British novelist Sir Salman Rushdie said he has started writing again after being attacked in New York.
The writer was among those recognised at Windsor Castle on Tuesday after being made a Companion of Honour.
Sir Salman, who was repeatedly stabbed, allegedly by an Islamic extremist, at an event last year, said it “took a while” but he has finally started working again.
Asked when he expects to complete his next book, he said: “Oh, I’ll let you know.”
Speaking after the investiture ceremony, in which he met the Princess Royal, Sir Salman said it was a “great honour” to be recognised for a “lifetime” of work and described Anne as “very generous”.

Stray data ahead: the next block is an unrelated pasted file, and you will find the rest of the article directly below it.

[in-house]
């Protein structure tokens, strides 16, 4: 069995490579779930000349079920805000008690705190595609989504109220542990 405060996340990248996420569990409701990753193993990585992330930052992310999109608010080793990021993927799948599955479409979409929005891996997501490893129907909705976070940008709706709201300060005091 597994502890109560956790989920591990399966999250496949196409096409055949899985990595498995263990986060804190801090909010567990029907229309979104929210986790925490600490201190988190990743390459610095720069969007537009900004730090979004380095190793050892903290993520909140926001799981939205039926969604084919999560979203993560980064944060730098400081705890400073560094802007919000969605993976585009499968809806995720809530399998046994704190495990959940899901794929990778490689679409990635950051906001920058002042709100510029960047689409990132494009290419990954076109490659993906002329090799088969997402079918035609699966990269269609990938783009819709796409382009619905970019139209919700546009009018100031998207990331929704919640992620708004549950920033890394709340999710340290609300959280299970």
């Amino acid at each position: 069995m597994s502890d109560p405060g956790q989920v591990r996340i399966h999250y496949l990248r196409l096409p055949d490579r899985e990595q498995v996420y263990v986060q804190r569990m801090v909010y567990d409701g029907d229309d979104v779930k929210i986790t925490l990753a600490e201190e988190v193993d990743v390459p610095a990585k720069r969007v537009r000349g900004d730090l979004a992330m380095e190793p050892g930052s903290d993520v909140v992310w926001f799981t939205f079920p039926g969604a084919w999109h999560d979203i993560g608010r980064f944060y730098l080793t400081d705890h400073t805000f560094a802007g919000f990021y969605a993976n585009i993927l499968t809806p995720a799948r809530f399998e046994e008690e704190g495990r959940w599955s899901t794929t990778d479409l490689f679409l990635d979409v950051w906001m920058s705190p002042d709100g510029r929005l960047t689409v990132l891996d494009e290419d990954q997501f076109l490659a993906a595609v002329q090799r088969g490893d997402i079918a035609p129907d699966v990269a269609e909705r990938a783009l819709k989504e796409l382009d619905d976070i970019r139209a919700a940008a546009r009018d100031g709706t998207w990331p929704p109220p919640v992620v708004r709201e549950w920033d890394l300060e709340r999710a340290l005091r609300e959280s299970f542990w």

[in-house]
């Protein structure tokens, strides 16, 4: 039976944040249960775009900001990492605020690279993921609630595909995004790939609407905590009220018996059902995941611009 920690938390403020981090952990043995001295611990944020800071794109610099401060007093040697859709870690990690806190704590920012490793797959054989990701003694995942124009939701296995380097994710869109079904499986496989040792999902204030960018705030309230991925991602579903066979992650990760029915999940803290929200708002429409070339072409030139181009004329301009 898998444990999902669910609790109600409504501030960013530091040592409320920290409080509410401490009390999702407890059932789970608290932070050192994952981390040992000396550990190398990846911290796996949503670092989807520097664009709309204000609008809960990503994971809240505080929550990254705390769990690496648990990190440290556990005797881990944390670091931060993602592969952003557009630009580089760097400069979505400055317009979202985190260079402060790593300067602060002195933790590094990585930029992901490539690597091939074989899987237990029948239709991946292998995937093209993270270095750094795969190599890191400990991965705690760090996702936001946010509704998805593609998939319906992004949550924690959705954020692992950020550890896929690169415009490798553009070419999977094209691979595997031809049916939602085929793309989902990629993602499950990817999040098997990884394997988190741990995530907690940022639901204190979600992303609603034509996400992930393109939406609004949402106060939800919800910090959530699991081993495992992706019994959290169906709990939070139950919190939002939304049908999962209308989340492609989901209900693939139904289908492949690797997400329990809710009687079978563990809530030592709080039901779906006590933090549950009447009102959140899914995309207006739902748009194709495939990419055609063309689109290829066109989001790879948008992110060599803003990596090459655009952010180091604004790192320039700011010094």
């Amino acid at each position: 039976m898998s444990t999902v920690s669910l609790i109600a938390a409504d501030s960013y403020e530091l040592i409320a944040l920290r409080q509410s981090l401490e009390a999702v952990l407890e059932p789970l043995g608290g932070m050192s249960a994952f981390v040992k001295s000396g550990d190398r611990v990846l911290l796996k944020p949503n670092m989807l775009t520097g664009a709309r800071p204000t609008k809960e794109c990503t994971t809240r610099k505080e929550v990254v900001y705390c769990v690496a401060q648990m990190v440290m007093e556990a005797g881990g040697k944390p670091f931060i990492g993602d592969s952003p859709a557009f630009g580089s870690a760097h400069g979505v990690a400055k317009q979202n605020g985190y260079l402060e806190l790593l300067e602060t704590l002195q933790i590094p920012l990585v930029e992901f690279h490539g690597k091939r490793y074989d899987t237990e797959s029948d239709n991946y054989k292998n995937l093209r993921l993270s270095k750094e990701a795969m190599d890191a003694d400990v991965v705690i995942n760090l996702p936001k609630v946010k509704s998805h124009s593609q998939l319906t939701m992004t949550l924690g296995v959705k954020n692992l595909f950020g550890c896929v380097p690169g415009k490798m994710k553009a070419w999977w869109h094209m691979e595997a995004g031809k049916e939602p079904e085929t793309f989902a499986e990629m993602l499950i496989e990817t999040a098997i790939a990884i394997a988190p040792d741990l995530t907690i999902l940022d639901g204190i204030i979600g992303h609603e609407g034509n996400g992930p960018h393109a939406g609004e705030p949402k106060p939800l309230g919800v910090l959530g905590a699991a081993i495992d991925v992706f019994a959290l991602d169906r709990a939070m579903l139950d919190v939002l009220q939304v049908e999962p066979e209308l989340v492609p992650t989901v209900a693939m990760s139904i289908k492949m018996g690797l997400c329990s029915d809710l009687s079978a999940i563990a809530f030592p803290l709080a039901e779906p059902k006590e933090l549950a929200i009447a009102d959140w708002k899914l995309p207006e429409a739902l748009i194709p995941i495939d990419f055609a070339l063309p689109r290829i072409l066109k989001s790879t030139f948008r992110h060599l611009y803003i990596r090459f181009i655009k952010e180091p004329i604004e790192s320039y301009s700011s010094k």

The 75-year-old has been the victim of repeated death threats and attempts on his life since the publication of his 1988 novel The Satanic Verses.
The book, inspired by the life of Islamic prophet Mohammed, prompted the then-supreme leader of Iran, Ruhollah Khomeini, to issue a fatwa calling for Sir Salman’s death.
Reflecting on last year’s attack, Sir Salman said: “I am pretty well recovered, which is why I’m able to be here. I had to wait a while.”
English snooker player Mark Selby was also among those to be honoured on Tuesday.
Selby, known by fans as the Jester from Leicester, was made an MBE for his services to snooker and charity in the 2022 Birthday Honours List, the late Queen’s last.
The snooker ace was praised by mental health charity Mind for speaking publicly about his ongoing struggle with depression, admitting he suffered a “relapse” after losing a Masters tournament in January 2022.